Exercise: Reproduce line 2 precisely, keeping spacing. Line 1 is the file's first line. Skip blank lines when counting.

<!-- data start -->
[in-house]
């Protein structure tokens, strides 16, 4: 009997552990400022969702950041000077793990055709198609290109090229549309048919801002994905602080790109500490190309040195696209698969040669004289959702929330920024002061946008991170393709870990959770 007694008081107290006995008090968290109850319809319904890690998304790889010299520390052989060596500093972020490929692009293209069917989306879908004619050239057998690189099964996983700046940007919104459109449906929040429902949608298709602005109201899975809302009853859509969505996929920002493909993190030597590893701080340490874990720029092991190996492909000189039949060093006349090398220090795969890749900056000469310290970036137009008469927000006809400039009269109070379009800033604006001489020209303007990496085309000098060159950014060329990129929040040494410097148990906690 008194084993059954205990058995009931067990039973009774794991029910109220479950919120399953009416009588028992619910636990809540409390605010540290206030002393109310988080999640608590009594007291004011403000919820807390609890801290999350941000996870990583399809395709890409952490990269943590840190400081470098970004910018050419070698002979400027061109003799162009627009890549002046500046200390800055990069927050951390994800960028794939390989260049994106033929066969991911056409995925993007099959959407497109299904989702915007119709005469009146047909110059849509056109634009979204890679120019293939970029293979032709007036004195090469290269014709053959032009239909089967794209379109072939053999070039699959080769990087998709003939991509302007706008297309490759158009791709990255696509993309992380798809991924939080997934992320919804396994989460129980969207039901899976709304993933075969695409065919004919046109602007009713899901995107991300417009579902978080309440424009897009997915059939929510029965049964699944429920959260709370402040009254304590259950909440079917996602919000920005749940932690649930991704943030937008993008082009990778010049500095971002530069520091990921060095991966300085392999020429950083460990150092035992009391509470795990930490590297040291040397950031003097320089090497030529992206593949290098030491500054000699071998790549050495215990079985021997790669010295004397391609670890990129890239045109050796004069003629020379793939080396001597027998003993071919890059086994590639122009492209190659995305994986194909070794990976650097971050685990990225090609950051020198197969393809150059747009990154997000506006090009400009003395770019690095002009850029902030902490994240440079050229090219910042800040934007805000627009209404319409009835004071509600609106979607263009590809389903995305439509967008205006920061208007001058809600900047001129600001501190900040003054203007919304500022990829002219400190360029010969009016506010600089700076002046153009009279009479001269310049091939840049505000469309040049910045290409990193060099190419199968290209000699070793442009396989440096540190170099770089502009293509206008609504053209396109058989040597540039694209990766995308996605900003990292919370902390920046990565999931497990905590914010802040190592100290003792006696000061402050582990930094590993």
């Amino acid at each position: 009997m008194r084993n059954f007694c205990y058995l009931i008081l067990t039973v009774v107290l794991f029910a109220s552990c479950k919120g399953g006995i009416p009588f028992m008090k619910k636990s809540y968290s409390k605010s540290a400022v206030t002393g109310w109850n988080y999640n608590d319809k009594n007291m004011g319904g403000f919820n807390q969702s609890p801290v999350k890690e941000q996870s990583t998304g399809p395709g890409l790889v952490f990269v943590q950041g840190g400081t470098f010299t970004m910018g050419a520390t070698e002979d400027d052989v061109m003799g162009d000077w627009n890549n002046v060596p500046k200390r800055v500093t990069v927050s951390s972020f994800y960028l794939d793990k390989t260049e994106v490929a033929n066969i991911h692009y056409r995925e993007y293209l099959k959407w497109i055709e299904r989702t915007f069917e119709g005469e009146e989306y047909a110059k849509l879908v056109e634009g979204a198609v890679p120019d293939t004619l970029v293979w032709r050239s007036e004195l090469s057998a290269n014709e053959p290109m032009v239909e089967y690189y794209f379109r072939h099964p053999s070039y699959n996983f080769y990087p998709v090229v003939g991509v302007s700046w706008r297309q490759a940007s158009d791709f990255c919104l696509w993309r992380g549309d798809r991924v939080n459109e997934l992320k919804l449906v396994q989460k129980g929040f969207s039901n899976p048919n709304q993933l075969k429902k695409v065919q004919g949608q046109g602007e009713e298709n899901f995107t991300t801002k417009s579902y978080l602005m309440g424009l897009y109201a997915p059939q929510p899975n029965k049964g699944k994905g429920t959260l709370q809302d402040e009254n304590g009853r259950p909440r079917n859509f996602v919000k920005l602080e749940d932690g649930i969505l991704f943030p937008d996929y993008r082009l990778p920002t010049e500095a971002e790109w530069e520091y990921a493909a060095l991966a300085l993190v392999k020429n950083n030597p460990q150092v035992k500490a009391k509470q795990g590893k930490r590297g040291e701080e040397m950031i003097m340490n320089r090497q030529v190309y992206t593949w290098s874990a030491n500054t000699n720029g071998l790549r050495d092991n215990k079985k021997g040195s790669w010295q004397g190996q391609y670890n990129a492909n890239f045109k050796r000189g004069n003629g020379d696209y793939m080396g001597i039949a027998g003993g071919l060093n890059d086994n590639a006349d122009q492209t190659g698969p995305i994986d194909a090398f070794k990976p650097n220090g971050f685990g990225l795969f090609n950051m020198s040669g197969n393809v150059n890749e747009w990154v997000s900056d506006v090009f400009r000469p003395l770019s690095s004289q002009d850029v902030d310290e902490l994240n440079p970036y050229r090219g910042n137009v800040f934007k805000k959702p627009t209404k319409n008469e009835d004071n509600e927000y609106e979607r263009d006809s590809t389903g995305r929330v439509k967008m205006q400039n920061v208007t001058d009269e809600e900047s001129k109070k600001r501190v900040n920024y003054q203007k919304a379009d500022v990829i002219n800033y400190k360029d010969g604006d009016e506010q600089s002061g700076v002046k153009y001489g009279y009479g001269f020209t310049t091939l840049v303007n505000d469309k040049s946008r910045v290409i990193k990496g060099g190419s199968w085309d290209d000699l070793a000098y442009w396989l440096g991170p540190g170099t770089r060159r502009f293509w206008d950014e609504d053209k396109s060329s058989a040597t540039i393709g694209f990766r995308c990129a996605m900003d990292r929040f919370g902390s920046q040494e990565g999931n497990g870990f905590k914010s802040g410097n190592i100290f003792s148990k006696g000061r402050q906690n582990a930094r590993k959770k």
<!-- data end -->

């Protein structure tokens, strides 16, 4: 009997552990400022969702950041000077793990055709198609290109090229549309048919801002994905602080790109500490190309040195696209698969040669004289959702929330920024002061946008991170393709870990959770 007694008081107290006995008090968290109850319809319904890690998304790889010299520390052989060596500093972020490929692009293209069917989306879908004619050239057998690189099964996983700046940007919104459109449906929040429902949608298709602005109201899975809302009853859509969505996929920002493909993190030597590893701080340490874990720029092991190996492909000189039949060093006349090398220090795969890749900056000469310290970036137009008469927000006809400039009269109070379009800033604006001489020209303007990496085309000098060159950014060329990129929040040494410097148990906690 008194084993059954205990058995009931067990039973009774794991029910109220479950919120399953009416009588028992619910636990809540409390605010540290206030002393109310988080999640608590009594007291004011403000919820807390609890801290999350941000996870990583399809395709890409952490990269943590840190400081470098970004910018050419070698002979400027061109003799162009627009890549002046500046200390800055990069927050951390994800960028794939390989260049994106033929066969991911056409995925993007099959959407497109299904989702915007119709005469009146047909110059849509056109634009979204890679120019293939970029293979032709007036004195090469290269014709053959032009239909089967794209379109072939053999070039699959080769990087998709003939991509302007706008297309490759158009791709990255696509993309992380798809991924939080997934992320919804396994989460129980969207039901899976709304993933075969695409065919004919046109602007009713899901995107991300417009579902978080309440424009897009997915059939929510029965049964699944429920959260709370402040009254304590259950909440079917996602919000920005749940932690649930991704943030937008993008082009990778010049500095971002530069520091990921060095991966300085392999020429950083460990150092035992009391509470795990930490590297040291040397950031003097320089090497030529992206593949290098030491500054000699071998790549050495215990079985021997790669010295004397391609670890990129890239045109050796004069003629020379793939080396001597027998003993071919890059086994590639122009492209190659995305994986194909070794990976650097971050685990990225090609950051020198197969393809150059747009990154997000506006090009400009003395770019690095002009850029902030902490994240440079050229090219910042800040934007805000627009209404319409009835004071509600609106979607263009590809389903995305439509967008205006920061208007001058809600900047001129600001501190900040003054203007919304500022990829002219400190360029010969009016506010600089700076002046153009009279009479001269310049091939840049505000469309040049910045290409990193060099190419199968290209000699070793442009396989440096540190170099770089502009293509206008609504053209396109058989040597540039694209990766995308996605900003990292919370902390920046990565999931497990905590914010802040190592100290003792006696000061402050582990930094590993």